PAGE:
The Persistence of Narrative: Losing our Stories

The Persistence of Narrative: Losing our Stories

 2016 PaCER Internship Study

The start of a new series

The PaCER Innovates blog will post a series of Internship research stories with a focus on the patient voice.  The first story in our series, from the 2016 Internship - Experiences of people finding their way to manage from crisis to recovery; sponsored by the Alberta Addictions and Mental Health  Strategic Clinical Network, tells of the early experiences of individuals facing mental illness. 

What everyone has in common is that they can produce a life story.  The story of self.  In order to have relationships we've all had to tell little pieces of our story. It's a story dependant on personal experiences and how your character exists within them, other characters within our story, pieces accumulated and pulled together into layers of who we are.

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The importance of our stories...

As new Interns, we had a common experience of mental illness and were drawn into thinking about the beginning of our experience with mental illness because we thought at least we had that experience in common and no one had ever talked about it before.

In our Set focus group we were inundated with people wanting to take part in our study on early experiences. However people were conditioned to introduce themselves as ‘"I have schizophrenia and was diagnosed at 22 and I go to the schizophrenia society." We had to encourage participants to go chronologically back in time, step-by-step, to find their stories and re-tell their experiences.  We were surprised in analyzing our SET group that, we too, had to work to go back to our first experiences.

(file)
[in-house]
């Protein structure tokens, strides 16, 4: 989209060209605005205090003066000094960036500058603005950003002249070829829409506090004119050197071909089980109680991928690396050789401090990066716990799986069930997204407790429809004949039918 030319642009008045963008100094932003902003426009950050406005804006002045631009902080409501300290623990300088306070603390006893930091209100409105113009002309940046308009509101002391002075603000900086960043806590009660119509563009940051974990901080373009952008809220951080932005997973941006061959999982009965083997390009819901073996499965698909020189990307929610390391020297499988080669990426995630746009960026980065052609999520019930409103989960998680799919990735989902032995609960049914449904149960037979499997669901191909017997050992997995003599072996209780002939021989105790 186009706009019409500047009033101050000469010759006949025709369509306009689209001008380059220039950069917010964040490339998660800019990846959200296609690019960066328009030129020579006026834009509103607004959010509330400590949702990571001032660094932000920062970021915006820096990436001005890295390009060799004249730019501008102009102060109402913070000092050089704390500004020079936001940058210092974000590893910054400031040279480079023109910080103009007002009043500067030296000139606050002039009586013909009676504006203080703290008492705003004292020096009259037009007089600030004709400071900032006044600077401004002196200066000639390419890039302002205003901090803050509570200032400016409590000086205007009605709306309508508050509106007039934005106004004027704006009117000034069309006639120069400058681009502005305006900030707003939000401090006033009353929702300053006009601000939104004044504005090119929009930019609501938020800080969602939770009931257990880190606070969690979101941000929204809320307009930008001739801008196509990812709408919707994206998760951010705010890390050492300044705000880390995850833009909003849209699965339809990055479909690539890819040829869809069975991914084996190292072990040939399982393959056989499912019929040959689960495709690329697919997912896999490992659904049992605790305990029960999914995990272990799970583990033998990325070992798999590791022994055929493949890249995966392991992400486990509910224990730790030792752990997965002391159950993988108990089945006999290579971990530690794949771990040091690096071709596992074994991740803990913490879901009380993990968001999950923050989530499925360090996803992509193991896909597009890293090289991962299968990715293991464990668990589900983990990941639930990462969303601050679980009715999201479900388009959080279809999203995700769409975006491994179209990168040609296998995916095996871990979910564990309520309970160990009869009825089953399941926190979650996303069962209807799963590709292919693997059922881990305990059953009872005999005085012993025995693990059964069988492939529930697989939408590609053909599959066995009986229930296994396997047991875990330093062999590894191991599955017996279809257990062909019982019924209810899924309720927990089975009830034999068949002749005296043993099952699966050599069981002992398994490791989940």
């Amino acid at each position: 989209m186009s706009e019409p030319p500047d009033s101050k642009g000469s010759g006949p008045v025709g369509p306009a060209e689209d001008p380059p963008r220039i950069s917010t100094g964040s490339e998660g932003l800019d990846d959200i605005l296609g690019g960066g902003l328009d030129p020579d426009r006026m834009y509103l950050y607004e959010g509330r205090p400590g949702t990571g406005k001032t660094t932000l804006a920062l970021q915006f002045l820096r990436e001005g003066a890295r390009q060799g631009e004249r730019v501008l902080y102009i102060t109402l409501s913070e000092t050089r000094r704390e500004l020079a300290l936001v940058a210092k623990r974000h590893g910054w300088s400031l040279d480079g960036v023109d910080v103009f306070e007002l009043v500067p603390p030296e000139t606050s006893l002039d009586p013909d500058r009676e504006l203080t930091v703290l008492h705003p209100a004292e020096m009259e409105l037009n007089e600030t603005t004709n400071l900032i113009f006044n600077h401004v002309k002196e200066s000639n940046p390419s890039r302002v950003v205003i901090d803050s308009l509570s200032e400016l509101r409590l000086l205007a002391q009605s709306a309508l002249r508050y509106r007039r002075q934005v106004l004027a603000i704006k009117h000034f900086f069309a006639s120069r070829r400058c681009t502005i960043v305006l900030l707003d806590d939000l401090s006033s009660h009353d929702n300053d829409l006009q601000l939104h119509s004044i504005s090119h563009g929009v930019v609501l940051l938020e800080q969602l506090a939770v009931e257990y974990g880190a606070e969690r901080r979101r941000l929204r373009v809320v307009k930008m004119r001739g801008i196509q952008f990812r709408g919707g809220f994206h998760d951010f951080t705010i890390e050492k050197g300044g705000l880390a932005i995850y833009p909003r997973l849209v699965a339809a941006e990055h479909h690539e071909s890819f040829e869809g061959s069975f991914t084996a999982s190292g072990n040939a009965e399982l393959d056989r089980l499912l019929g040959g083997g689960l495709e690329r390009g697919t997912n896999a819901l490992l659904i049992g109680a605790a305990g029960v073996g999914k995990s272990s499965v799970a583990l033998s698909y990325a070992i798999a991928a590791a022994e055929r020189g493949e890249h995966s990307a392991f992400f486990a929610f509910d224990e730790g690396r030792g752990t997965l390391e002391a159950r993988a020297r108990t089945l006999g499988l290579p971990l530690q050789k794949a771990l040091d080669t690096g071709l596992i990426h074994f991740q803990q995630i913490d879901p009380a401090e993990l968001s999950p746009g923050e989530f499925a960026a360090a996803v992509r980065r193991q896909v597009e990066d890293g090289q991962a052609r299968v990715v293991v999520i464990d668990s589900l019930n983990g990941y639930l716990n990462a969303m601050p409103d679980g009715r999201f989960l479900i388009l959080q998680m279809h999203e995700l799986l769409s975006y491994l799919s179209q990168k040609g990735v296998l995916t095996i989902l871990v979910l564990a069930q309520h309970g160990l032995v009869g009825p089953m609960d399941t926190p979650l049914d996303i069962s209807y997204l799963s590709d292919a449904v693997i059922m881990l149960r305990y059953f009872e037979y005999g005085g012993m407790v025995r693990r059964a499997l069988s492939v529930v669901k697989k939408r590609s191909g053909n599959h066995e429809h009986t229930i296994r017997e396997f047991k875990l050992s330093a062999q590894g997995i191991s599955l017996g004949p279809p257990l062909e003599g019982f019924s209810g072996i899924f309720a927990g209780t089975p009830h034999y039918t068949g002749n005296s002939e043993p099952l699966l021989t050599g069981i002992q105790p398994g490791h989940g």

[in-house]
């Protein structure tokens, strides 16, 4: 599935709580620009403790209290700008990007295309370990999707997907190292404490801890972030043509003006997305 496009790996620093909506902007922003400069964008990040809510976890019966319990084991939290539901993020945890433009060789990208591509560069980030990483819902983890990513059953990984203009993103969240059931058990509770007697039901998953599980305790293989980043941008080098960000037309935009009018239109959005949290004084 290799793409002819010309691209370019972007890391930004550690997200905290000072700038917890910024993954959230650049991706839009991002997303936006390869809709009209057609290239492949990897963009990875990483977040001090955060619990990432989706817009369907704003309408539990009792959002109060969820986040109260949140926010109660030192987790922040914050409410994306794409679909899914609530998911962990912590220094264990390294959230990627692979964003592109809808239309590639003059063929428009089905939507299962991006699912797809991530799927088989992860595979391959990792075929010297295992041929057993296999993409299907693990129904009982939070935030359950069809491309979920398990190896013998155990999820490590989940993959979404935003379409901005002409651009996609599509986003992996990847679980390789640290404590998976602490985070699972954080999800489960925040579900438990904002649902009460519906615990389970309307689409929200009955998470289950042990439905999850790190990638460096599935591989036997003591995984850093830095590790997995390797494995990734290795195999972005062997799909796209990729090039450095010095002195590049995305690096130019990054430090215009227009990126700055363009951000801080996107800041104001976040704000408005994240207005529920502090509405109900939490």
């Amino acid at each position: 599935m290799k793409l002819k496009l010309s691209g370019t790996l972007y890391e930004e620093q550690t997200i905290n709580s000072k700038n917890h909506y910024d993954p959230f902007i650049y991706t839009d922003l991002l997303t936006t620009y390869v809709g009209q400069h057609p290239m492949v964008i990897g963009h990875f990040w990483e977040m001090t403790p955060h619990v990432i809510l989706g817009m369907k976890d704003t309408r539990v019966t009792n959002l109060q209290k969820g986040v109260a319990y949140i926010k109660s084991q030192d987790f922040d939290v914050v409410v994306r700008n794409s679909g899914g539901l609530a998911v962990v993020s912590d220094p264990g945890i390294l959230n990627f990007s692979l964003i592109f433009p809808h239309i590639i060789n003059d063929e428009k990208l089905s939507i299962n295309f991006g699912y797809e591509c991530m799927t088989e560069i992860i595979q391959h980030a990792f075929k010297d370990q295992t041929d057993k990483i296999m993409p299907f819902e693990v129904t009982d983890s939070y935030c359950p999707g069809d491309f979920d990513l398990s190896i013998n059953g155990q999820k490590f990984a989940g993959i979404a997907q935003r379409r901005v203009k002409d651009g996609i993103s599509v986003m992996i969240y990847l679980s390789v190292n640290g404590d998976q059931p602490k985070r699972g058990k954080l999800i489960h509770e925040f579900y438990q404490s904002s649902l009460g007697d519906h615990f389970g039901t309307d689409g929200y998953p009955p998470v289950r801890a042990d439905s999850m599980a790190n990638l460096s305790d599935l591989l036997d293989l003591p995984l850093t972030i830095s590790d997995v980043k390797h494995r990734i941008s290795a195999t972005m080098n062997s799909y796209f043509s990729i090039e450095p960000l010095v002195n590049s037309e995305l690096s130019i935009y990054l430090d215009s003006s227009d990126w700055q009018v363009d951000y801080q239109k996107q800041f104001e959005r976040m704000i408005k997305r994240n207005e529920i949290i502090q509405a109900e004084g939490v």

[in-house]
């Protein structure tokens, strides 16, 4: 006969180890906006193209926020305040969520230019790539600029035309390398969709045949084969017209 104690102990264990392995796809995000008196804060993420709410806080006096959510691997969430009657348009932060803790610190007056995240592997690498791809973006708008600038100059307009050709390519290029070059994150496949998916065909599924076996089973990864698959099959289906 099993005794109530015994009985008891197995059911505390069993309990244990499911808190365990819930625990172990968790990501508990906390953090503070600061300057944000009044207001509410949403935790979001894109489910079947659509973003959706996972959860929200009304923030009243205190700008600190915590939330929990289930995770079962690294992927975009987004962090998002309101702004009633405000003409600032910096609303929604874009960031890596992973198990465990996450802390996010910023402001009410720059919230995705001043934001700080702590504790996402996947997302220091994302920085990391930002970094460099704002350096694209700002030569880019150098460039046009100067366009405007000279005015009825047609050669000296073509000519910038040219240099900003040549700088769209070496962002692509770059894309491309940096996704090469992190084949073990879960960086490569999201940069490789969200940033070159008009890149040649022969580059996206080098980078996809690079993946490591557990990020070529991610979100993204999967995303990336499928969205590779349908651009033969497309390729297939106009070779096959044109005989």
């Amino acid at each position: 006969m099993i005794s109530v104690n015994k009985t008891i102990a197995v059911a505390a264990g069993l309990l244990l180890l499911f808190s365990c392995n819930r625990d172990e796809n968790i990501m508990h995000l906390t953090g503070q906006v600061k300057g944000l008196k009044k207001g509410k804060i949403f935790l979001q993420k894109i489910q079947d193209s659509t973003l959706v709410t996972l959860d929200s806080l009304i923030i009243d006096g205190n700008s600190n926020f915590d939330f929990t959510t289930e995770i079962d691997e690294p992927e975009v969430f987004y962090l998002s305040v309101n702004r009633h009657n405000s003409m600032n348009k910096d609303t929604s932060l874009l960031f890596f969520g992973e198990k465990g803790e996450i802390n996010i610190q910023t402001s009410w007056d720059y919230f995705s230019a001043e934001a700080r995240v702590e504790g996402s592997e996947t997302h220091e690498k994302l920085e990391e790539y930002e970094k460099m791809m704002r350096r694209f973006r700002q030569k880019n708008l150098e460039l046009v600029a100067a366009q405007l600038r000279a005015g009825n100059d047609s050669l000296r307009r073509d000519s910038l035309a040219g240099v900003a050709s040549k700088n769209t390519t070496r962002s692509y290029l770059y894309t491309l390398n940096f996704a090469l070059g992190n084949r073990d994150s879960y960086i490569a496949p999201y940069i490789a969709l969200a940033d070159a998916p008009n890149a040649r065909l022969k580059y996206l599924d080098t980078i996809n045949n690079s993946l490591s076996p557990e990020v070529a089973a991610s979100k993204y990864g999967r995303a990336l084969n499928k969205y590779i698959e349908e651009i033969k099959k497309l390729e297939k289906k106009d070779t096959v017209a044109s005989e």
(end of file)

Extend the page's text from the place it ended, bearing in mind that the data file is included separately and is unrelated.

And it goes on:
In the Collect focus group we entered the stories in story templates but became intrigued by the themes that emerged easily and abundantly.  After trying to process 24 themes we lost our way. Luckily, we then conducted narrative interviews and the process itself led us into stories where we realized the themes we had worked so hard to find were in fact only parts of full stories.

 We each transcribed and analyzed our interview stories, doing our notes and open coding. We found that when we talked about stories as titles "help I’m in here" we were talking about stories as units that were easy to analyze.  Through this we were able to grieve our own loss of our early stories.  We could now could see ourselves in every single story.  We ended up with 8 scripts that stood alone; powerful and significant but we couldn’t see the bigger picture.  We drew a stick person and began to think about individual stories as connected in time.  The first ‘in time’ experience was about shifting thoughts, watching everyone. ‘"I had been watching people for two years but from a different place, when questioned I would hide my thinking."  We were able to pull everyone else’s first time story and we were on our way to creating a series of common experiences or story scripts related to the sequence of time.   

At Reflect we presented discrete scripts and participants excitedly told their whole story guided by the scripts we had posted. After we tried to add this new data we realized that they were telling not new data but their story through our ‘theory’ of loosing our stories. We had in effect created a time line with the title, 'Losing our Stories'. After Reflect, when we were working on the working theory, one study participant declared  "This is what I’ve lost and now know it, I can move on a get my life back."

After we presented our theory at a conference, we were inundated with requests to present for groups of professionals and patients. People come with an illness story, well polished and that’s important because it’s become their dominant story. Rediscovering their early experience allows people to reclaim themselves and to grieve their lost stories and move forward.

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